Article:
# 4.6 Stochastic Processes

Measure time *t* in appropriate units—days, months, years. A **time series** is a series {^{–α}** x**, … ,

^{–1}

**,**

*x*^{0}

**} of**

*x**n*-dimensional vectors observed iteratively over a period of time [–α, 0]. The natural number

*n*is called the

**dimensionality**of the time series. If

*n*= 1, the time series is

**univariate**; otherwise it is

**multivariate**. Vectors

*are recorded with a frequency corresponding to a single unit of time. These concepts are illustrated in Exhibits 4.5 and 4.6 with a two-dimensional time series of daily high and low temperatures at the summit of Mt. Washington during the month of January 2015.*

^{t}**x***t*= –30 corresponds to January 1, 2015. Source: Mt. Washington Observatory.

Often, each value * ^{t}x* of a time series

**corresponds to an observation made precisely at time**

*x**t*, but this is not always the case. In our Mt. Washington example, each day’s high and low temperatures

^{t}x_{1}and

^{t}x_{2}are realized at different times during a given day, but we associate them both with the specific integer point in time

*t*.

Presumably, the process that generated a time series will continue into the future. We are interested in future values, which we treat as random. To model these, we specify a model called a stochastic process based upon the time series. A** stochastic process**—or **process**—is a sequence of random vectors ^{t}**X** with *t* taking on integer values.3 Values *t* extend back to –∞ and forward to ∞. Modeling all these terms may seem excessive, especially for practical work. We do so as a mathematical convenience. It saves us having to artificially model some initial or terminal behavior for the process.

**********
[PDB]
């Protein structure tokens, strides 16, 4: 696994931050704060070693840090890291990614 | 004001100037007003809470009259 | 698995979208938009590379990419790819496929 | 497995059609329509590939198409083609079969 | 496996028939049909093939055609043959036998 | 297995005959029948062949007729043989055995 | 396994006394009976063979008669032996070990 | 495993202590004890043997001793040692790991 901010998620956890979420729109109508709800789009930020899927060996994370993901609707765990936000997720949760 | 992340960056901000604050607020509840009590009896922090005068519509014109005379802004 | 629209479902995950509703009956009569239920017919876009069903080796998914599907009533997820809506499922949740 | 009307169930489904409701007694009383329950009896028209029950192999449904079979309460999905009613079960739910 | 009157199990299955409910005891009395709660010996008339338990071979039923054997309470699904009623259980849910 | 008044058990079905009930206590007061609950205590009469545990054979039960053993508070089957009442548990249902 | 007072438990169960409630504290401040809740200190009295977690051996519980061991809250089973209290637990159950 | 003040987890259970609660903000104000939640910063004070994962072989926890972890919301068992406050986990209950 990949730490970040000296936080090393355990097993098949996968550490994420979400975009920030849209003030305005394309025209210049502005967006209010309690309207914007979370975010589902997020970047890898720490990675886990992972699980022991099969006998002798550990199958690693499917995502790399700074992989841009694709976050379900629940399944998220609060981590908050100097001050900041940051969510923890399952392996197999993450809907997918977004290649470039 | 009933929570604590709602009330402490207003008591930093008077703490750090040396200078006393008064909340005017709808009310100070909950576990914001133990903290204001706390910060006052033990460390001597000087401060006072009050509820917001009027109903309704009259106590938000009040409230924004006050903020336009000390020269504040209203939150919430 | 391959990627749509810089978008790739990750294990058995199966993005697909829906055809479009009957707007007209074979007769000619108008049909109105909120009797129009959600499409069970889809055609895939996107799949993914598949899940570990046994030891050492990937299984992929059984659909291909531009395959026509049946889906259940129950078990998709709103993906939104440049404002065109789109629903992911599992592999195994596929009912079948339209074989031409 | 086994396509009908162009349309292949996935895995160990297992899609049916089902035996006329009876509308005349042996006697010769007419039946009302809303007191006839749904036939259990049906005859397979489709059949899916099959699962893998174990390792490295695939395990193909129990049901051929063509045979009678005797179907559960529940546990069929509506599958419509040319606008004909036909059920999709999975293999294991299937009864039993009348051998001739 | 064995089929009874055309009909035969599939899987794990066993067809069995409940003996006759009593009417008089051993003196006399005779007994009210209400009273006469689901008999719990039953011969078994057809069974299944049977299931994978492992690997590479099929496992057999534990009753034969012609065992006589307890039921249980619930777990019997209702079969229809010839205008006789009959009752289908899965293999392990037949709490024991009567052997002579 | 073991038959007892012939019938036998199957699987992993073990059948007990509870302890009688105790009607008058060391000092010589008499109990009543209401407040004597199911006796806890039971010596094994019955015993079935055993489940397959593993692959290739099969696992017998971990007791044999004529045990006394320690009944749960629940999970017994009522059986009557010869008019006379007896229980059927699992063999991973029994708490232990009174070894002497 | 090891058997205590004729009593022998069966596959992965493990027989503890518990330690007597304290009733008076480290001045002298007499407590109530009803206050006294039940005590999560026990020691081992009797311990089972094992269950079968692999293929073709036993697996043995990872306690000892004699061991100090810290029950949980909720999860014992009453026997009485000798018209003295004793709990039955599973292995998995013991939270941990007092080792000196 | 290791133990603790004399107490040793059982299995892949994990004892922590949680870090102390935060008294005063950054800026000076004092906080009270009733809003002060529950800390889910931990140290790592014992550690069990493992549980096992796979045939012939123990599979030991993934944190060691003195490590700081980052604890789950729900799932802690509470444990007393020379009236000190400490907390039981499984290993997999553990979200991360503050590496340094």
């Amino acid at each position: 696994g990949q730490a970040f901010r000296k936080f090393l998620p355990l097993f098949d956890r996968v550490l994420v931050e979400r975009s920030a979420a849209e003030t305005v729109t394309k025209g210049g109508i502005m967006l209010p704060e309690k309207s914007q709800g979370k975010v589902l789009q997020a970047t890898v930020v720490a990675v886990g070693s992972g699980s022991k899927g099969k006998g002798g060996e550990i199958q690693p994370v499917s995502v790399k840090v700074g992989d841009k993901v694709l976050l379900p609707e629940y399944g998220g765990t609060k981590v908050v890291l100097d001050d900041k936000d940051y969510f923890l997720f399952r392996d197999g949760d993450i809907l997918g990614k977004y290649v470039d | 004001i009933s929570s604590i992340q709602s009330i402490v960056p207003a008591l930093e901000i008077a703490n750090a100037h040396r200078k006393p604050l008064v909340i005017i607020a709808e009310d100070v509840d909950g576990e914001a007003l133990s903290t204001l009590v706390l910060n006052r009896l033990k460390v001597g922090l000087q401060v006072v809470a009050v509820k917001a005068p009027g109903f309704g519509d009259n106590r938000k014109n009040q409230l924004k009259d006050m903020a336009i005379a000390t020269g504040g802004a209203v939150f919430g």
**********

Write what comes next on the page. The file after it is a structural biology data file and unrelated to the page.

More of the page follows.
Given a time series {^{–α}** x**, … ,

^{–1}

**,**

*x*^{0}

**}, we construct a stochastic process {… ,**

*x*^{–1}

**,**

*X*^{0}

**,**

*X*^{1}

**, …} by treating the time series as a single realization of the corresponding segment {**

*X*^{–α}

**, … ,**

*X*^{–1}

**,**

*X*^{0}

**} of the stochastic process. We apply statistical techniques to specify a stochastic process that is consistent with such a realization. The undertaking is called**

*X***time series analysis**.

###### Exercises

What is the difference between a time series and a stochastic process?

Solution

In our Mt. Washington example, each recorded high temperature ^{t}x_{1} is associated with the specific integer points in time *t*, but might have been realized at any point during a 24-hour period. Give two examples of financial time series:

- one for which values
are actually realized at time^{t}x*t*, and - another for which values
may be realized at any time in an interval that we associate with time^{t}x*t*.